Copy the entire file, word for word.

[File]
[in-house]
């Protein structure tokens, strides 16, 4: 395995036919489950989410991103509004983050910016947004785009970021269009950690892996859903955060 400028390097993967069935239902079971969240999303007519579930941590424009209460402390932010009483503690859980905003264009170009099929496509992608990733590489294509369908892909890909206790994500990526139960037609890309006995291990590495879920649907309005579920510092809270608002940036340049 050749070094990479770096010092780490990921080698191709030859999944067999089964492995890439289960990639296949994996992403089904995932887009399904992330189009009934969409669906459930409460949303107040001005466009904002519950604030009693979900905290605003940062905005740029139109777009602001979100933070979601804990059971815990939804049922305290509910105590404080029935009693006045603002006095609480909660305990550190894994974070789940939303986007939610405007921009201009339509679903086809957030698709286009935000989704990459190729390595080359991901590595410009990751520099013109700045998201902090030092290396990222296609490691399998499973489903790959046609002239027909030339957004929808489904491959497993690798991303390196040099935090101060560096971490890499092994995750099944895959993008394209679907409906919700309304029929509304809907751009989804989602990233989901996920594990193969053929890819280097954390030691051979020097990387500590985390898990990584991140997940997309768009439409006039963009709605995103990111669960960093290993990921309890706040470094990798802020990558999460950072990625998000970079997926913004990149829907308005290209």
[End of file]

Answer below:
[in-house]
């Protein structure tokens, strides 16, 4: 395995036919489950989410991103509004983050910016947004785009970021269009950690892996859903955060 400028390097993967069935239902079971969240999303007519579930941590424009209460402390932010009483503690859980905003264009170009099929496509992608990733590489294509369908892909890909206790994500990526139960037609890309006995291990590495879920649907309005579920510092809270608002940036340049 050749070094990479770096010092780490990921080698191709030859999944067999089964492995890439289960990639296949994996992403089904995932887009399904992330189009009934969409669906459930409460949303107040001005466009904002519950604030009693979900905290605003940062905005740029139109777009602001979100933070979601804990059971815990939804049922305290509910105590404080029935009693006045603002006095609480909660305990550190894994974070789940939303986007939610405007921009201009339509679903086809957030698709286009935000989704990459190729390595080359991901590595410009990751520099013109700045998201902090030092290396990222296609490691399998499973489903790959046609002239027909030339957004929808489904491959497993690798991303390196040099935090101060560096971490890499092994995750099944895959993008394209679907409906919700309304029929509304809907751009989804989602990233989901996920594990193969053929890819280097954390030691051979020097990387500590985390898990990584991140997940997309768009439409006039963009709605995103990111669960960093290993990921309890706040470094990798802020990558999460950072990625998000970079997926913004990149829907308005290209």